top of page

Doing Business in South Africa

South African Economic Research

KASI Provides Consumer Insights Into African Behavior 

Business Promotion in South Africa

The South African Economy

The southernmost country on the African continent, South Africa is a series of plateaus covered in lush grasslands and plains peppered with trees. To the east, south and west of these grasslands is a mountainous region known as the Great Escarpment. Together,   these regions generate a diverse group of ecosystems that offer a multi-faceted approach to investment for both foreign and domestic ventures. 


With a domestic focus centered on the government’s National Development Plan to wipe out poverty and reduce inequality by 2030, this sector has seen increased focus over the last 12 months. With government reforms taking place and the disestablishment of the Department of Agriculture, Forestry and Fisheries in June 2019 and the formation of the Department of Agriculture, Land Reform and Rural Development will center the focus on agriculture and provide increased government assistance to reach this goal. Despite this domestic nucleus, the agricultural sector is a diverse group of crops that provide a lasting impact on the nation’s economy. The chief crops of the region consist of maize, chicory root, cereals and grapefruit. Unlike other parts of Africa, this sector only employs about 10 percent of its population. With a well-developed commercial farming industry bringing together both private and public entities this industry has seen a lot of transformation over the last two decades and is an industry that is established as a mainstay in the fabric of the South African economy.


South African infrastructure contains a strong core of national economic properties that shape the foundation of a system that needs and is getting improvements. The government unveiled a National Infrastructure Plan in 2012 with an idea to transform the economic landscape and at the same time create new jobs, improve the delivery of basic services and integrate African economies. The formation of the Presidential Infrastructure Coordinating Committee has been implemented to assist with oversight of these planned improvements with the National Development Plan in mind. This committee will coordinate, integrate and accelerate implementation, roll out a centrally-driven National Infrastructure Plan, hold those responsible accountable and generate a 20-year plan that will cross presidential terms so as not to slow down the growth of this sector.  With many improvements made to support the World Cup in 2010, South Africa saw improvements across the board with road, railway and maritime ports invested in. That being said, the National Port Authority has infrastructure control over 8 of the largest ports in the country and this provides government-backed support to facilitate the movement of trade goods and people. With multibillion rand invested in the infrastructure plan implementation and a growing economy, South Africa is on the right path to achieve success.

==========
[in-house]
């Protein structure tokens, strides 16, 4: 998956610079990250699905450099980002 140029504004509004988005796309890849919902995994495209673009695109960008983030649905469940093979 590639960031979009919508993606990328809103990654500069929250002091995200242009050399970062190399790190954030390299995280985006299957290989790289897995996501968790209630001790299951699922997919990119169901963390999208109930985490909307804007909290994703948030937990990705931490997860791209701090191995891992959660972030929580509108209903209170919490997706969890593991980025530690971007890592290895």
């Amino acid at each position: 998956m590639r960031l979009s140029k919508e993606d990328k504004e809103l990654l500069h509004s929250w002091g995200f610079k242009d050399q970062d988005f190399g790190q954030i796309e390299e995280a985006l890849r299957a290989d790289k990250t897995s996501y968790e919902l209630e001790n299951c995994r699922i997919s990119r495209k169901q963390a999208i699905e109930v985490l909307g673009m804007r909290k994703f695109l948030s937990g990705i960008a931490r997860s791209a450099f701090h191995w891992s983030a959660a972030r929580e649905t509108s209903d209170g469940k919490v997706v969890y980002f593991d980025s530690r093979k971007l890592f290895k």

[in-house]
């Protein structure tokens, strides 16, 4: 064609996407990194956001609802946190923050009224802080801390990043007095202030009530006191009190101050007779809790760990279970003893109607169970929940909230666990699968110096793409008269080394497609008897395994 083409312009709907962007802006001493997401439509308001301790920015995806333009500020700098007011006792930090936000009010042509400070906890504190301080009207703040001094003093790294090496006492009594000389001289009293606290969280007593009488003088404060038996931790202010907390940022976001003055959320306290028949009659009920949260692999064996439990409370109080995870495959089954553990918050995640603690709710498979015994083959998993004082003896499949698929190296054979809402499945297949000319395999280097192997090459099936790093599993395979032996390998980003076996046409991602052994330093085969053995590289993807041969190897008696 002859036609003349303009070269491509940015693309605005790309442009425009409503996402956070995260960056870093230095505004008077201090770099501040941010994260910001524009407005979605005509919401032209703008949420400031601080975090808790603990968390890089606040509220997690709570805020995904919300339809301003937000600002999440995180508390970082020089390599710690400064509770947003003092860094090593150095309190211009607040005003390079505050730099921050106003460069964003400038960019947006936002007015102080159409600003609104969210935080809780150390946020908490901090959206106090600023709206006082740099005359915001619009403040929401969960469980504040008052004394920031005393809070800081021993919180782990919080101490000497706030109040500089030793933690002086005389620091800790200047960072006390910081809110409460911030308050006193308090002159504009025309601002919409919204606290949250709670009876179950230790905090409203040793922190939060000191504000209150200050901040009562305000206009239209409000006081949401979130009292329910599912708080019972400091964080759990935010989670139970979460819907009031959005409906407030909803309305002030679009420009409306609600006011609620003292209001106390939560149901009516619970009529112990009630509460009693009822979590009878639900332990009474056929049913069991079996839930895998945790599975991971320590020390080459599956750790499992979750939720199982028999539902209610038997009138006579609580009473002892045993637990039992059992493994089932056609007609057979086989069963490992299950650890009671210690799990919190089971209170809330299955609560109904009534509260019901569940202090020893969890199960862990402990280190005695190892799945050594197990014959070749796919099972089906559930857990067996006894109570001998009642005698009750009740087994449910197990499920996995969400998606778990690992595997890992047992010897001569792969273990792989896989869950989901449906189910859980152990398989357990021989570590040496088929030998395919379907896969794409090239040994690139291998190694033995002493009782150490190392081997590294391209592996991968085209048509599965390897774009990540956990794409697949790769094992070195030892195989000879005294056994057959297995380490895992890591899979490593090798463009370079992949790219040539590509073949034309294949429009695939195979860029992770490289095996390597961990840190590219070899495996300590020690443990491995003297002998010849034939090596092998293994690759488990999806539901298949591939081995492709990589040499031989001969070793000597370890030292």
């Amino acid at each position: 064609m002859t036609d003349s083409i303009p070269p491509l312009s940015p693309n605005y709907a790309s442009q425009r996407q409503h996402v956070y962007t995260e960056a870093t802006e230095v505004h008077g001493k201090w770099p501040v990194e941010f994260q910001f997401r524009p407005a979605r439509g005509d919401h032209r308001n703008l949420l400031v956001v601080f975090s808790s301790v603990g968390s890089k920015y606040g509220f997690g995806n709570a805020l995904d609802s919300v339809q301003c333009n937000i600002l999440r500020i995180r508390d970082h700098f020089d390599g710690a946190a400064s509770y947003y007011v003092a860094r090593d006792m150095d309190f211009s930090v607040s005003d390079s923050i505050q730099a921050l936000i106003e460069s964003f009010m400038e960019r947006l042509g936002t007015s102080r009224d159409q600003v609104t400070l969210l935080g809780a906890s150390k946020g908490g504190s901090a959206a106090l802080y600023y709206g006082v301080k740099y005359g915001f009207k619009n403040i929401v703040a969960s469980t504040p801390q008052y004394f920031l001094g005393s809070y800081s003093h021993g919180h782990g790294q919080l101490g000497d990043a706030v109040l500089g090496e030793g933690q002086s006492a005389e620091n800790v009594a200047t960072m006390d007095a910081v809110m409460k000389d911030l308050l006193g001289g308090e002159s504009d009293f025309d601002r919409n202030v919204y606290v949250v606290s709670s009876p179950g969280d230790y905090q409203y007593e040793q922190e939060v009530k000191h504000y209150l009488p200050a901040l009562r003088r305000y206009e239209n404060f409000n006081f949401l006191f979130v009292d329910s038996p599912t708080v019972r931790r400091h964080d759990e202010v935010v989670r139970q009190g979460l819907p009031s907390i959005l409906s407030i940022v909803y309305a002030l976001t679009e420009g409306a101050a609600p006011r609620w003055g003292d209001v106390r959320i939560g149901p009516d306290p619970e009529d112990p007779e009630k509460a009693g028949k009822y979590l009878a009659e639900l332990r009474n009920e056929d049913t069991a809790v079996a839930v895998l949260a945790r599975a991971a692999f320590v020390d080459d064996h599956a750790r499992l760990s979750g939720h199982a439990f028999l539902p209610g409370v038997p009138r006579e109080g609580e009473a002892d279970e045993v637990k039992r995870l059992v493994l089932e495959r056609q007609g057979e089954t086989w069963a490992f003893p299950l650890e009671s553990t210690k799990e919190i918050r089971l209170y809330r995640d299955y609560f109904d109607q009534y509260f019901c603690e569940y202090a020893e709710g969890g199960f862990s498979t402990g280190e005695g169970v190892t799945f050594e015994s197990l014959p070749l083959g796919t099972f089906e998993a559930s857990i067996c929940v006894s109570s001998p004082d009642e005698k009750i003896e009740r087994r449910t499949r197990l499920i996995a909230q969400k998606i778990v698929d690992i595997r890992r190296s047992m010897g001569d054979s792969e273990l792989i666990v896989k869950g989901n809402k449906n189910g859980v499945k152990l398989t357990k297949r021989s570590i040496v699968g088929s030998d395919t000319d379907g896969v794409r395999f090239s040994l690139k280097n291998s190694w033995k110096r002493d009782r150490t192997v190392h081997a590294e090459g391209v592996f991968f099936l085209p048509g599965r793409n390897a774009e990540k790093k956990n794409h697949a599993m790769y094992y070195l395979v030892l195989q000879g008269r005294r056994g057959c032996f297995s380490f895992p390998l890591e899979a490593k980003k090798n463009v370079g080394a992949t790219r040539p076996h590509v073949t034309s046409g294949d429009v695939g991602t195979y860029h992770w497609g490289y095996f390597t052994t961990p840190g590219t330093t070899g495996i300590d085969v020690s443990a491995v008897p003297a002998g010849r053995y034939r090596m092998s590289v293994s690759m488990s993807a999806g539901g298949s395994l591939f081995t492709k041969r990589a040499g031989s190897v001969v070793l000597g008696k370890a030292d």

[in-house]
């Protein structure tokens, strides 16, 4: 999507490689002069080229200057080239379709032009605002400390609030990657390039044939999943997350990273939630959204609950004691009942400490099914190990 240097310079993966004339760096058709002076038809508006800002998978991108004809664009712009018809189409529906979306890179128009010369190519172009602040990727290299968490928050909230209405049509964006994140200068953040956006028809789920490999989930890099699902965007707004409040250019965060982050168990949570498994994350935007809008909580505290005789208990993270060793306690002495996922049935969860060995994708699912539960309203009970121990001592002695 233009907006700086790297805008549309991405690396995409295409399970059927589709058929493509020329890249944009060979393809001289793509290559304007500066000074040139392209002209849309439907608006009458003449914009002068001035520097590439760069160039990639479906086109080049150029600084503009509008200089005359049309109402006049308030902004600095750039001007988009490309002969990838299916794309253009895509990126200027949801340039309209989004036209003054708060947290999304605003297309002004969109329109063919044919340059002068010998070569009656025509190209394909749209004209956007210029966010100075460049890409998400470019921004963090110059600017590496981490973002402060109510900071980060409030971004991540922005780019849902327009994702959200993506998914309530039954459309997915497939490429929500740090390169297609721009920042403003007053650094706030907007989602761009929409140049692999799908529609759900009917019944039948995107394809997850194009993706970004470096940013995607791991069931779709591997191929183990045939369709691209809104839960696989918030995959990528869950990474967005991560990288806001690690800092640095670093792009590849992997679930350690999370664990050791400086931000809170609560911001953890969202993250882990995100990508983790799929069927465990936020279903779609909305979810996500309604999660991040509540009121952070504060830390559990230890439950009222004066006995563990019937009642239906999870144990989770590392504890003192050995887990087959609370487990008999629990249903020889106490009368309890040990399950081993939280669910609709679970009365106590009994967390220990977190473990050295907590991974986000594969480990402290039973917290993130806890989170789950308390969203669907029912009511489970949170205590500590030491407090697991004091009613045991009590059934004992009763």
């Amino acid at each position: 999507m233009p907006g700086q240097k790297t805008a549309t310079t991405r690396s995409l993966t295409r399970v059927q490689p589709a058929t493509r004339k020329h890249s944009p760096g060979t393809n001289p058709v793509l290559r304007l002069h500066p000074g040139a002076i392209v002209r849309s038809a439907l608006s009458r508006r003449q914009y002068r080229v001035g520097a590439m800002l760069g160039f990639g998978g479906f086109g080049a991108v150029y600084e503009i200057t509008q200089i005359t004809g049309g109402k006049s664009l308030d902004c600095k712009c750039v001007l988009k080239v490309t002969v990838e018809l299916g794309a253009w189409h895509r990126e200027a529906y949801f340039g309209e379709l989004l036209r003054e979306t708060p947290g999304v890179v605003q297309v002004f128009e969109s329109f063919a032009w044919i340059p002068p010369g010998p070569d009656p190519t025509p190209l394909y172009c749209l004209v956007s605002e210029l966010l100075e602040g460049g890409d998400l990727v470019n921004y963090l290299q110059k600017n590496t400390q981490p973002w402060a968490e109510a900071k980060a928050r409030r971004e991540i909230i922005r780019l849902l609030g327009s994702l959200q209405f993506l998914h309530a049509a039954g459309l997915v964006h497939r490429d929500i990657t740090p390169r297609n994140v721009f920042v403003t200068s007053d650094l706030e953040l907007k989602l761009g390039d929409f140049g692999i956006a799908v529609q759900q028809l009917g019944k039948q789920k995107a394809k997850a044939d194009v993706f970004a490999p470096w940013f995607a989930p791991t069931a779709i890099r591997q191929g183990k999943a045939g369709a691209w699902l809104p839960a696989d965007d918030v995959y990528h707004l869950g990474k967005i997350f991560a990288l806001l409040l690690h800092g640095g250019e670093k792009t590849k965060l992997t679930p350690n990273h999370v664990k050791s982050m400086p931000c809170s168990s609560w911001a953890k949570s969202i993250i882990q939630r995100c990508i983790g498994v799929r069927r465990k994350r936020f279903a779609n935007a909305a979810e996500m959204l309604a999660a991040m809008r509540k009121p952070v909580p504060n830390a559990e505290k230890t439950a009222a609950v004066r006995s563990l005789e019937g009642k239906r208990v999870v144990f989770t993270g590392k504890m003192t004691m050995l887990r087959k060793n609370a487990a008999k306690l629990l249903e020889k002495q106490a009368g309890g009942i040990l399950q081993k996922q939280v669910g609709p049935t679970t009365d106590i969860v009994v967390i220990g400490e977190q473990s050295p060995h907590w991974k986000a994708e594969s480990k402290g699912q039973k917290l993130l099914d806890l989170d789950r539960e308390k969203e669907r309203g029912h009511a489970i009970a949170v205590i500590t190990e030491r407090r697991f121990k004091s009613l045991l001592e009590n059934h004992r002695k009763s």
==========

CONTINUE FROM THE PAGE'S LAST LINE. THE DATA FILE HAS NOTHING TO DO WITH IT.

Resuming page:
South African Tourism is the official marketing company responsible for presenting South African tourism to the rest of the world. This sector brings considerable influence to the nations’ economy bringing in well over 100 million rand in revenue for the country annually. With breathtaking natural features, exotic wildlife, pristine coastal beaches and cities bustling with cultural diversity there is no shortage of adventure when visiting these lands. The hospitality industry is spread throughout the region and is always looking for new and exciting ways to generate visitors. Foreign investors can bring their ventures here with confidence knowing they have the support of the government and its people. 

Products & Services

KASI Insights

Give your products or services the best chance for success

KASI Advisory

Shaping the future of banking and trade in Africa

KASI Indicators

Unlocking opportunities with proprietary datasets


Survey-based data, monthly.

Each month, we survey thousands of average Africans from over 10 countries and turn survey data into insights and measures that inform decision makers and investors